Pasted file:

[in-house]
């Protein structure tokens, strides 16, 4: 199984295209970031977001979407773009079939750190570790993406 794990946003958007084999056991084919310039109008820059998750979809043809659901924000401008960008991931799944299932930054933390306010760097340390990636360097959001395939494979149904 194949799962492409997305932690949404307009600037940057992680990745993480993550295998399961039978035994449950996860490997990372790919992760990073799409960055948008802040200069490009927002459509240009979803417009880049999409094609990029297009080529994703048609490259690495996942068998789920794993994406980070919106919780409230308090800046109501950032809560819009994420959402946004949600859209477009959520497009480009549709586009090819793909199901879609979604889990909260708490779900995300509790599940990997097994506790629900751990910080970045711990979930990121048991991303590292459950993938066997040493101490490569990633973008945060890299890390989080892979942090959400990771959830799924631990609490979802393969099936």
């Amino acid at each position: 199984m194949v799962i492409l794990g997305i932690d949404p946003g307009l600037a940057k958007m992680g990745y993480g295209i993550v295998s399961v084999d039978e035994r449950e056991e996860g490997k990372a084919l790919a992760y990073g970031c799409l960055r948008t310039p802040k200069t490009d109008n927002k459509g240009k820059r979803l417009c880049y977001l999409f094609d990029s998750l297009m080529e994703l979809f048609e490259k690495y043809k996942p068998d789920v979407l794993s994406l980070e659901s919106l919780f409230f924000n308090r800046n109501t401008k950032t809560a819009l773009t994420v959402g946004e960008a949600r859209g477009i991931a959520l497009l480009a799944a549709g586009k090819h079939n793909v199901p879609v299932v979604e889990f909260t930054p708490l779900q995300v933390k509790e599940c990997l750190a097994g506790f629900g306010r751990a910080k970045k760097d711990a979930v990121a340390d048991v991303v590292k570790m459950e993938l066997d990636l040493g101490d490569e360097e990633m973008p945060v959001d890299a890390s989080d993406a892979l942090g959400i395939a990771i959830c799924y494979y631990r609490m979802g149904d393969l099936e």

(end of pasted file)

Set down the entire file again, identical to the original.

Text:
[in-house]
């Protein structure tokens, strides 16, 4: 199984295209970031977001979407773009079939750190570790993406 794990946003958007084999056991084919310039109008820059998750979809043809659901924000401008960008991931799944299932930054933390306010760097340390990636360097959001395939494979149904 194949799962492409997305932690949404307009600037940057992680990745993480993550295998399961039978035994449950996860490997990372790919992760990073799409960055948008802040200069490009927002459509240009979803417009880049999409094609990029297009080529994703048609490259690495996942068998789920794993994406980070919106919780409230308090800046109501950032809560819009994420959402946004949600859209477009959520497009480009549709586009090819793909199901879609979604889990909260708490779900995300509790599940990997097994506790629900751990910080970045711990979930990121048991991303590292459950993938066997040493101490490569990633973008945060890299890390989080892979942090959400990771959830799924631990609490979802393969099936």
């Amino acid at each position: 199984m194949v799962i492409l794990g997305i932690d949404p946003g307009l600037a940057k958007m992680g990745y993480g295209i993550v295998s399961v084999d039978e035994r449950e056991e996860g490997k990372a084919l790919a992760y990073g970031c799409l960055r948008t310039p802040k200069t490009d109008n927002k459509g240009k820059r979803l417009c880049y977001l999409f094609d990029s998750l297009m080529e994703l979809f048609e490259k690495y043809k996942p068998d789920v979407l794993s994406l980070e659901s919106l919780f409230f924000n308090r800046n109501t401008k950032t809560a819009l773009t994420v959402g946004e960008a949600r859209g477009i991931a959520l497009l480009a799944a549709g586009k090819h079939n793909v199901p879609v299932v979604e889990f909260t930054p708490l779900q995300v933390k509790e599940c990997l750190a097994g506790f629900g306010r751990a910080k970045k760097d711990a979930v990121a340390d048991v991303v590292k570790m459950e993938l066997d990636l040493g101490d490569e360097e990633m973008p945060v959001d890299a890390s989080d993406a892979l942090g959400i395939a990771i959830c799924y494979y631990r609490m979802g149904d393969l099936e």